In 1982, William Chamberlain and Thomas Etter programmed a computer in BASIC to write English. They did this by programming in specific grammatical rules and structures. The point of the experiment was to give the impression of communication – what was said was secondary to the fact that it was saying it correctly. While most of it was nonsense, it created (by chance) some surprisingly lucid prose:
More than iron, more than lead, more than gold I need electricity. I need it more than I need lamb or pork or lettuce or cucumber. I need it for my dreams.
Bill sings to Sarah. Sarah sings to Bill. Perhaps they will do other dangerous things together. They may eat lamb or stroke each other. They may chant of their difficulties and their happiness. They have love but they also have typewriters. That is interesting.
A crow is a bird, an eagle is a bird, a dove is a bird. They all fly in the night and in the day. They fly when the sky is red and when the heaven is blue. They fly through the atmosphere. We cannot fly. We are not like a crow or an eagle or a dove. We are not birds. But we can dream about them. You can.
A tree or shrub can grow and bloom. I am always the same. But I am clever.
Some of the program’s work was actually published in OMNI magazine. It concluded with some rambling about eating a leotard which was produced by a horde of commissioners, and went on to conclude: “Is that thought understandable to you? … I wonder. Yet a leotard, a commissioner, a single horde, all are understandable in their own fashion. In that concept lies the appalling truth.”
Mike Keith has written a poem that uses all 100 Scrabble tiles:
Each tercet (three lines of iambic pentameter with ABA rhyme scheme) in the poem below is formed from the set of 100 Scrabble® tiles, which consist of 98 letters (including all letters A-Z) plus two blank “wildcards” that can be assigned any letter. The poem is visually depicted using six sets of Scrabble® tiles, where the two blanks in each set are indicated by red tiles. In this challenge we deem it quite permissable to use different letters for the blanks in each separate set of tiles (each stanza).
In this depiction, each line of iambic pentameter is split in two in order to keep the page from being too wide. In other words, the first line of the poem is really “Through sentient, gauzy flame I view life’s dread”.
Scrabble Tile Poem [Cadaeic]
Pictured above is the incredible writing office designed by Travis Price architects for Wade Davis, National Geographic’s current Explorer-in-Residence:
“Travis did a studio on M Street in Georgetown for me,” Davis says, noting that in his current home, zoning prohibited a detached building. While many need light-filled rooms for inspiration, he wanted to avoid large windows opening onto a residential neighborhood and sought a cave-like atmosphere to disappear into his work. Subtle light was brought in by other means when the architect built a dome above his client’s desk (which Price describes as similar to the rotunda of the oracle’s temple at Delphi) and filled it with the books he uses the most. Davis whimsically calls the space his “Navajo kiva of knowledge.”
Writing Office for National Geographic’s Explorer in Residence [BoingBoing]
The Musalman is a small Urdu-language daily newspaper based in Chennai, Tamil Nadu, India. What makes it so special? It’s the world’s last hand-written daily paper.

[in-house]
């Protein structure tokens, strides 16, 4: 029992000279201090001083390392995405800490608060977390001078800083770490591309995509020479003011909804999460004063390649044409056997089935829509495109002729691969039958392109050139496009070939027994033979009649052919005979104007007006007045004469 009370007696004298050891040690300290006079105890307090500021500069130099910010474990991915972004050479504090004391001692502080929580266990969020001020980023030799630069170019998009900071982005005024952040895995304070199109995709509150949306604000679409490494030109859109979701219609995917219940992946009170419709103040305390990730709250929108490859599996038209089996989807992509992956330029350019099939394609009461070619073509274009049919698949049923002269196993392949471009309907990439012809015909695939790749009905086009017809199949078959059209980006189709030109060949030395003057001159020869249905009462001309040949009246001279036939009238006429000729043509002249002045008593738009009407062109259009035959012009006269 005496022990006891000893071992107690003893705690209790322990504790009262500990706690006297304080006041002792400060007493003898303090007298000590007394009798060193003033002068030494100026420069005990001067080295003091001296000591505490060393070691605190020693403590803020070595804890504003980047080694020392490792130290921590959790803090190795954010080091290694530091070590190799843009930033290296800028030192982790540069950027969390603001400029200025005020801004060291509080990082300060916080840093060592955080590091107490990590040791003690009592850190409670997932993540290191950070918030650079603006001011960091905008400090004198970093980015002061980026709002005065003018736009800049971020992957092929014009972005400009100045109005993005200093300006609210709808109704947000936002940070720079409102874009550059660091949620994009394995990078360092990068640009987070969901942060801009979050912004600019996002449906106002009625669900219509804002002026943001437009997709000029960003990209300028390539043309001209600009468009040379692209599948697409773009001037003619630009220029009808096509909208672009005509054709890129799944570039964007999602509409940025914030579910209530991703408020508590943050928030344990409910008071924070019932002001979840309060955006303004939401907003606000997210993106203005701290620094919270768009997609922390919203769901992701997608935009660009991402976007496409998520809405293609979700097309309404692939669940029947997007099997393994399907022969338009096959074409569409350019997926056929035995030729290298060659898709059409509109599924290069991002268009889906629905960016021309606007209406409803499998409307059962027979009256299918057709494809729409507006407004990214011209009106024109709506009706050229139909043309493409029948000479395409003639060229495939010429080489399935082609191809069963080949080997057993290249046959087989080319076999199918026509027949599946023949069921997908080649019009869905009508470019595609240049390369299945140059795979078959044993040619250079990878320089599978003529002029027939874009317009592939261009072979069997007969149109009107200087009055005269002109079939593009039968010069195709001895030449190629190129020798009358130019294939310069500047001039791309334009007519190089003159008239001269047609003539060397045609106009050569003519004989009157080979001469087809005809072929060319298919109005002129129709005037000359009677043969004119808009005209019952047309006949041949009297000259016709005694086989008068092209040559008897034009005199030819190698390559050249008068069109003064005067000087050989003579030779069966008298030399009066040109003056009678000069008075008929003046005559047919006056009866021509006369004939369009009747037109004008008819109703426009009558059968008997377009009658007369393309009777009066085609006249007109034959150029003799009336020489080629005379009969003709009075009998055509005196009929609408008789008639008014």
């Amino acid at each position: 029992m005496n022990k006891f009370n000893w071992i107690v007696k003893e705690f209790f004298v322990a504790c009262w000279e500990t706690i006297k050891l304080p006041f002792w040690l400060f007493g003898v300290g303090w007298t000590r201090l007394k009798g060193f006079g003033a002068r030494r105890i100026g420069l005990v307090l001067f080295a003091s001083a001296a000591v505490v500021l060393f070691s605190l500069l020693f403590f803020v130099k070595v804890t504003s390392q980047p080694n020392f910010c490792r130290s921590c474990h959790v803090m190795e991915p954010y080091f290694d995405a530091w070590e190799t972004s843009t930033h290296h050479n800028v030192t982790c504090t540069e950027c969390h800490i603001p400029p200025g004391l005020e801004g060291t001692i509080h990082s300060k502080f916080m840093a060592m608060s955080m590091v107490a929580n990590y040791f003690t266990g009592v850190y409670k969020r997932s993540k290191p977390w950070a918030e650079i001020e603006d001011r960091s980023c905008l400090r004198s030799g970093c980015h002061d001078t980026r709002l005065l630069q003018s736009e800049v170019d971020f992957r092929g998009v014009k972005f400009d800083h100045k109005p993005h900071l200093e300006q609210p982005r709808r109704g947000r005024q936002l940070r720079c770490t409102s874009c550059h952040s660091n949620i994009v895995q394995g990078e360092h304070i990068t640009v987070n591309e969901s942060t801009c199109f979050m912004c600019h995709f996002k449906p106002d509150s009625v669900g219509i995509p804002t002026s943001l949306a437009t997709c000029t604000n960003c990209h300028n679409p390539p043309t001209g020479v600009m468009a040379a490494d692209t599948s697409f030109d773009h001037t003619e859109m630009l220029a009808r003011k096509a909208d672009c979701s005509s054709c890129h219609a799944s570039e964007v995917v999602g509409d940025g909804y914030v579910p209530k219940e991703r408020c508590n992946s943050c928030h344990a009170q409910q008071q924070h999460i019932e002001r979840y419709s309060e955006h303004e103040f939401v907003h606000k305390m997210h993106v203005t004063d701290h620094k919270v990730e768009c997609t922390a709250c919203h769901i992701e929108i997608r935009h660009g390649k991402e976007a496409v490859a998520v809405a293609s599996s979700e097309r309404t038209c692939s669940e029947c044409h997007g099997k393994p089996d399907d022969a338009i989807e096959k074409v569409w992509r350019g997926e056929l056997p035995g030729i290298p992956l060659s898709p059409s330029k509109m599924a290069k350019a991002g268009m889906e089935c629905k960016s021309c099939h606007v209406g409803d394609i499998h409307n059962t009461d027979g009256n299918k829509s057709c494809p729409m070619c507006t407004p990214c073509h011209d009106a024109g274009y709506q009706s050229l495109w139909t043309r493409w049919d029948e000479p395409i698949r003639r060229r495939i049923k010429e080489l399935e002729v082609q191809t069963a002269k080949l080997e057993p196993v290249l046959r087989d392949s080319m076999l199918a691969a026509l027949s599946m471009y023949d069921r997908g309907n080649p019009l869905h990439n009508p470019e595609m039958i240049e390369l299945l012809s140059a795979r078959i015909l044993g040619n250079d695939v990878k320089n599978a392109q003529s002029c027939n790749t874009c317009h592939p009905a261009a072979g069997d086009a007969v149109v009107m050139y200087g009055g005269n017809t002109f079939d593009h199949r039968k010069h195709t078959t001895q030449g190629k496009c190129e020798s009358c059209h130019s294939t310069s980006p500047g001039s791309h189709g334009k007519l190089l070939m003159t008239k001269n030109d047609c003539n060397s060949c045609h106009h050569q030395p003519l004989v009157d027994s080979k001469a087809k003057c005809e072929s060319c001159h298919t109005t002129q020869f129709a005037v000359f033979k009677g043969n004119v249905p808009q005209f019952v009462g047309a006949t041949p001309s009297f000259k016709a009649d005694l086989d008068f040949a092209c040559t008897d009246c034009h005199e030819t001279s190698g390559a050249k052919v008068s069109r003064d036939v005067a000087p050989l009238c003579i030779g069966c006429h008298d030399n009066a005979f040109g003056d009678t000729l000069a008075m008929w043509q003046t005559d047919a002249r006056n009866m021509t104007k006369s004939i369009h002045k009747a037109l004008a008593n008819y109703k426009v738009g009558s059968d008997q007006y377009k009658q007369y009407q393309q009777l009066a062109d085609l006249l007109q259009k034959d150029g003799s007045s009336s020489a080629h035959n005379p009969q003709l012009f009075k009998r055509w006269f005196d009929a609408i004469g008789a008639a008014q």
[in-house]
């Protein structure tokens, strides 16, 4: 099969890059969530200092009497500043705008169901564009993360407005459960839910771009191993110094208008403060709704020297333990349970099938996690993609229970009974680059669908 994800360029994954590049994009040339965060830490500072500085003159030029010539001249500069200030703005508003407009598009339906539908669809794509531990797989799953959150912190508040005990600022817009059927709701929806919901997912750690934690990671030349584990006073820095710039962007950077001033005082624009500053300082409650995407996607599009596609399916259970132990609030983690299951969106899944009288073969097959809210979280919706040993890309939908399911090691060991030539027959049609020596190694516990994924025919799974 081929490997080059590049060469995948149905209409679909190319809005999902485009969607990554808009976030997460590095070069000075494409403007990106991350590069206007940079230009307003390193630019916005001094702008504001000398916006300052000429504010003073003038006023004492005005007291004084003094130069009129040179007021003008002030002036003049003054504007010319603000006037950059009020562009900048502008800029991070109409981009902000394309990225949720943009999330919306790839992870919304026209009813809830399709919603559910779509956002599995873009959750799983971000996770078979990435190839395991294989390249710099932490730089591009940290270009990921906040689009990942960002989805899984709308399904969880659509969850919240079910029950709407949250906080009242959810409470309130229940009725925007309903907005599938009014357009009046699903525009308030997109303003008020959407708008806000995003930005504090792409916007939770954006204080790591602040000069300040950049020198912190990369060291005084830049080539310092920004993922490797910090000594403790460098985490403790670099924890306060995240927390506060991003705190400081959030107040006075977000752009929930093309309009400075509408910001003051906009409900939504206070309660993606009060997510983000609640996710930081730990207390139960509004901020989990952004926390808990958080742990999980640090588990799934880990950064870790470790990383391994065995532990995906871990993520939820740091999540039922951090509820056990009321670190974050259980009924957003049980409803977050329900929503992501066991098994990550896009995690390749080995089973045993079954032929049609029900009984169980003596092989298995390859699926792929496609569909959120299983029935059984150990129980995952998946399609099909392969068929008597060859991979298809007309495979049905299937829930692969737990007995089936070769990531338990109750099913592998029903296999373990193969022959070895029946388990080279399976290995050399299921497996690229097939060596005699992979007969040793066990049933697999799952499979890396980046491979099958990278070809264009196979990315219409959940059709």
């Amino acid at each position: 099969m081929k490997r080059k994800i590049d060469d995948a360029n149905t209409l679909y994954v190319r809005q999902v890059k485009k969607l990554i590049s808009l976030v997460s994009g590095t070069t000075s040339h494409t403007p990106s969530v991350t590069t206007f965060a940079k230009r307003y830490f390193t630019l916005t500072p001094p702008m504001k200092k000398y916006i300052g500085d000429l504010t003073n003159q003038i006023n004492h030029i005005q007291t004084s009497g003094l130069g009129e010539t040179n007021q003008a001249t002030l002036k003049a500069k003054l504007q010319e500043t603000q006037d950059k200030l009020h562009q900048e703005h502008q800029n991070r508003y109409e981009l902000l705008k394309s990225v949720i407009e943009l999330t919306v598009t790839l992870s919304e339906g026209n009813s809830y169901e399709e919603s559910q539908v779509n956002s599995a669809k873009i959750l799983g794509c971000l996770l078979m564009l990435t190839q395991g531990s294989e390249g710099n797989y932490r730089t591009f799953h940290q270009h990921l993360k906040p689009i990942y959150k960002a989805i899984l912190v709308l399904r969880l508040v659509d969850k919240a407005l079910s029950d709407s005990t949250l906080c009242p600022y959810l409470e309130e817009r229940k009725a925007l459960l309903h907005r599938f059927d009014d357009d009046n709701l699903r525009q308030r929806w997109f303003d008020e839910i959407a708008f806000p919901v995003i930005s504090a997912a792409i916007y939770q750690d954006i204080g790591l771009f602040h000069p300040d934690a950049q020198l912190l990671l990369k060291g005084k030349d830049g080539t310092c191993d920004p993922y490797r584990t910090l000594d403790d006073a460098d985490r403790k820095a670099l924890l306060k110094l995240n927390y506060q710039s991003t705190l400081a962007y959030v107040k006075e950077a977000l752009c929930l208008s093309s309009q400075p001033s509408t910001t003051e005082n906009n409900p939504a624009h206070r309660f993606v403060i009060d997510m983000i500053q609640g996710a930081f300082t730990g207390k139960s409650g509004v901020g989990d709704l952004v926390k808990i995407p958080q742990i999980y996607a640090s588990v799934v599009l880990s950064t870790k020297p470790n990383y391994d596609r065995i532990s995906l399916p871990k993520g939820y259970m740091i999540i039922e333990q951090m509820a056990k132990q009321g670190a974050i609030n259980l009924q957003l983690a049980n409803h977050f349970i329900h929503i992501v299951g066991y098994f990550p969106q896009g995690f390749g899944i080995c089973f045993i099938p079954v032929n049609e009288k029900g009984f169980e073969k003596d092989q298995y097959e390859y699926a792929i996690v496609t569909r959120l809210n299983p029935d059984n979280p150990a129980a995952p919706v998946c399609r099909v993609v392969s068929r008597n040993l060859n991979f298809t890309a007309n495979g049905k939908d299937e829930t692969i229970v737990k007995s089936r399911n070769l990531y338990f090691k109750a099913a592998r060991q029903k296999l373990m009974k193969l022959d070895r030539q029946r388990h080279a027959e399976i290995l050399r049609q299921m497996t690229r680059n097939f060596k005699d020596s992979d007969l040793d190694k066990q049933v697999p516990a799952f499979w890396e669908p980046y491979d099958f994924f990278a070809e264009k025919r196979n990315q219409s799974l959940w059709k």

In the Chronicle of Higher Education is a fascinating article by a guy who makes his living writing papers for students, which they pass in as their own:
In the past year, I’ve written roughly 5,000 pages of scholarly literature, most on very tight deadlines. But you won’t find my name on a single paper.
I’ve written toward a master’s degree in cognitive psychology, a Ph.D. in sociology, and a handful of postgraduate credits in international diplomacy. I’ve worked on bachelor’s degrees in hospitality, business administration, and accounting. I’ve written for courses in history, cinema, labor relations, pharmacology, theology, sports management, maritime security, airline services, sustainability, municipal budgeting, marketing, philosophy, ethics, Eastern religion, postmodern architecture, anthropology, literature, and public administration. I’ve attended three dozen online universities. I’ve completed 12 graduate theses of 50 pages or more. All for someone else.
You’ve never heard of me, but there’s a good chance that you’ve read some of my work. I’m a hired gun, a doctor of everything, an academic mercenary. My customers are your students. I promise you that. Somebody in your classroom uses a service that you can’t detect, that you can’t defend against, that you may not even know exists.
The Shadow Scholar
“The Other Numbers”, by Nathan Pyle.
In the 1990’s, while less-than-employed, Bill Geerhart decided to channel his inner child to ask some important questions from some famous (and infamous) people. He collected all the letters (written in pencil on elementary school-style paper) as well as the responses and put them into his new book. Some of my favourites are after the jump.
If you look close, you can see that this letterhead for the Cape Cod Saab dealership lists none other than Kurt Vonnegut as the manager. He would eventually drive the dealership into the ground for, among other things, referring to the Saab as “the ultimate yuppie canoe”. Years later, he claimed that the only reason he was passed over for the Nobel Prize in Literature was because the Swedes were still upset over the Saab thing.
Letterheady.com has a whole bunch of fascinating letterheads of great significance, from the historic (early IBM) to the notorious (Adolf Hitler). I really like this one as well:
Posted in Design, Five Kinds of Awesome, History, People
Tagged Address, Correspondence, Creative, Fascinating, Letter, Letterhead, Mail, Significance, Writing